MumnGran Wed 07-Aug-13 12:29:06

I think you need to speak to her GP and ask for some advice.
She is exhibiting signs of distinctly worrying mental problems, and dementia springs very strongly to mind. I have recent experience of a 72 yr old who thought her daughter was stealing from her, called the police repeatedly, accusing the poor woman of all sorts - current and historic.

I am so sorry that your mother is unwell OP, as this is very hard to cope with, but the first step is to get some good advice from professionals. Whether your mother approves or not.


MumnGran Wed 07-Aug-13 12:31:02

...whoops, meant to say that the accused woman lived over 100 miles away from her mother at the time!

pudcat Wed 07-Aug-13 12:31:57

You really must get some help for your Mum. She is ill. My Mum is like this after having had lots of different infections. She needs help and quickly.

littlewhitebag Wed 07-Aug-13 12:57:57

Sounds like dementia. She needs to be seen by her doctor to be referred for an assessment.

littlewhitebag Wed 07-Aug-13 13:00:52

My sil took her dad to the doctor and sat in on the appointment. She explained why she would be doing this when she called to make the appointment. He was convinced his neighbors were talking to him through the walls and coming into his house. He would go and shout at them. Luckily they were very understanding. He is in supported accommodation now.

magimedi Wed 07-Aug-13 13:01:09

It sounds very similar to a relative of mine who is in her 90's & has dementia.

I am so sorry for you, but I think you do need to get her some help.

Ginformation Wed 07-Aug-13 13:13:06

Paranoia and delusions are definitely something that need assessing by a psychiatrist. Could be the start of dementia or paraphrenia. The mental health services are well used to assessing people who don't want to see them! Speak to her GP as your first port of call. Sorry you are coping with this alone. I'm an only child too (since my brother died), it is a big responsibility.

Ginformation Wed 07-Aug-13 13:17:45

Forgot to add, I am a GP and have done extra specialist training in old age psychiatry.

Cravey Wed 07-Aug-13 15:47:05

LEM she sounds ill. I think you may need to step in and get some help. It sounds really hard work. I'm so sorry.

LEMisdisappointed Wed 07-Aug-13 15:50:14

Sorry to post and run, a friend came round - To those of you who have mentioned dementia, i really don't think it is this. This is because this is the sort of unreasonable behaviour that has been going on for YEARS with my mother, its always something and always has been. However i think it has got more pronounced. If i had to put my unqualified bet on it i would say that she is suffering from depression (i am too, but thats neither here nor there).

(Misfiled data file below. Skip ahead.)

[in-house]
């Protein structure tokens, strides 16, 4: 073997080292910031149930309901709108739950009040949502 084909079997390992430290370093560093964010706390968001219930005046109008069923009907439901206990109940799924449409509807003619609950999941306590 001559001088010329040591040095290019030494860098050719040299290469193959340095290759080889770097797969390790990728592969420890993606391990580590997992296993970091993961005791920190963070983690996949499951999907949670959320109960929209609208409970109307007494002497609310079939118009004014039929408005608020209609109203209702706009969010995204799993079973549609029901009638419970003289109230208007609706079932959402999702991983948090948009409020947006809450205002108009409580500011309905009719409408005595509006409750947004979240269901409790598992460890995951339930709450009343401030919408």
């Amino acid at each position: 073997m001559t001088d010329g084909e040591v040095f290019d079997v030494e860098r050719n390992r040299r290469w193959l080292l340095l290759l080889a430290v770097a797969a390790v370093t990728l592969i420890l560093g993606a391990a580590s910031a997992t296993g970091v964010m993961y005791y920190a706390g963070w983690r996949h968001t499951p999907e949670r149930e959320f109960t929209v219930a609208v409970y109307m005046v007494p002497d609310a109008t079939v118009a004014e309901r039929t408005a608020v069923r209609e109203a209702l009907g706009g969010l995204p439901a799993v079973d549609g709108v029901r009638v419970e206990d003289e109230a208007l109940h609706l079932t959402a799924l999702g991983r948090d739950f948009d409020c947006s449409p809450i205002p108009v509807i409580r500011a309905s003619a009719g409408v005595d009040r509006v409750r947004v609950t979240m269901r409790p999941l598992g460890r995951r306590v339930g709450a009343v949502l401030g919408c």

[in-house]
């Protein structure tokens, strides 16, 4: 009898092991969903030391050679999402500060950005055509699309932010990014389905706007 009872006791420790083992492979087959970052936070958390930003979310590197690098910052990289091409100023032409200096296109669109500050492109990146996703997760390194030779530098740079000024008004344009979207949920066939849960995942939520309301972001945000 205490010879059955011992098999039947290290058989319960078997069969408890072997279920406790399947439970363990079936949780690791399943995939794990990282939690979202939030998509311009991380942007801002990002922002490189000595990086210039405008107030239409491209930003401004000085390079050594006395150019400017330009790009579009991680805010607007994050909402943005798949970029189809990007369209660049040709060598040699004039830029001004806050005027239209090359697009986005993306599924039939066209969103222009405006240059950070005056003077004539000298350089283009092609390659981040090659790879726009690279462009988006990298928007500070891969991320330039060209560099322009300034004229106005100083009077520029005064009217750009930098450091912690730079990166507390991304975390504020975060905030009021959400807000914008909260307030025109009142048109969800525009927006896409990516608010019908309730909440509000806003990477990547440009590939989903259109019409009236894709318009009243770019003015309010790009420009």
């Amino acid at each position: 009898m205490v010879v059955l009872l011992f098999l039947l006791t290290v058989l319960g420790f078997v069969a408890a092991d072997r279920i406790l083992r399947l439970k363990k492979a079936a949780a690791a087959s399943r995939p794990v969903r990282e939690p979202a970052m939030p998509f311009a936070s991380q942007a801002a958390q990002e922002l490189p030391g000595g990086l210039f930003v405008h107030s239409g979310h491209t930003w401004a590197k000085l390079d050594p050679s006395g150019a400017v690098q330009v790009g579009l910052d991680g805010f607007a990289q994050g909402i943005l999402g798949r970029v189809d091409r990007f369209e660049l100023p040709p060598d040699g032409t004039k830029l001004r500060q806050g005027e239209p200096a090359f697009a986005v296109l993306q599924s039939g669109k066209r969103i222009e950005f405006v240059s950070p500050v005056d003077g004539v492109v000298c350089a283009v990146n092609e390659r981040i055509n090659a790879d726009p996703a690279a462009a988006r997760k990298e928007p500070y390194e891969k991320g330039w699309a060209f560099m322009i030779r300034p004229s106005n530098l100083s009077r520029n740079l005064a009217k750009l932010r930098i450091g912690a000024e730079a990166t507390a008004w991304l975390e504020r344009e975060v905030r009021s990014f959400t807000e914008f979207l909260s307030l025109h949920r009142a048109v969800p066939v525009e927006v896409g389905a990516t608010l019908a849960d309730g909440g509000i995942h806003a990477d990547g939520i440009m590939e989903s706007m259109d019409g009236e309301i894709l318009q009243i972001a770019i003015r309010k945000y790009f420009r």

Gin - my mum also has addissons syndrome as a result of a bilateral adrenalectomy to treat cushings disease 50 years ago. This of course has affected her temper and ability to react to things rationally, but this is so convoluted if you see what i mean.

I know i need to talk to her doctor, who is also my mum's doctor, i have hinted in the past to the doctor as there have been some issues with her too, she is a brilliant doctor and i have a lot of faith in her but my mum isn't keen (she is new to my mum) as she plays by the rules regarding medication etc (my mum wants to stockpile her steriods as sometimes she has to double the dose but doesn't understand that they can't prescribe six months supply) the doctor has put it down to old age cantankerousness. I haven't mentioned any of the completely irrational behaviour though.

I just feel ike i am betraying her to be honest. I feel so sorry for her - i try to involve her with us, we only live in the next street but she is fiercely independent, yet dependent as well. The problem is that once she has this bee in her bonnet - this is ongoing and not a sudden behaviour change, she wont let it go. The other day we went to the town with her, me and DD (8) and she was talking about how she hoped her sister would have a heart attack and die in agony in front of my DD, i can't have that, plus the constant talking about it gets me down. She also wont come when invited out with us.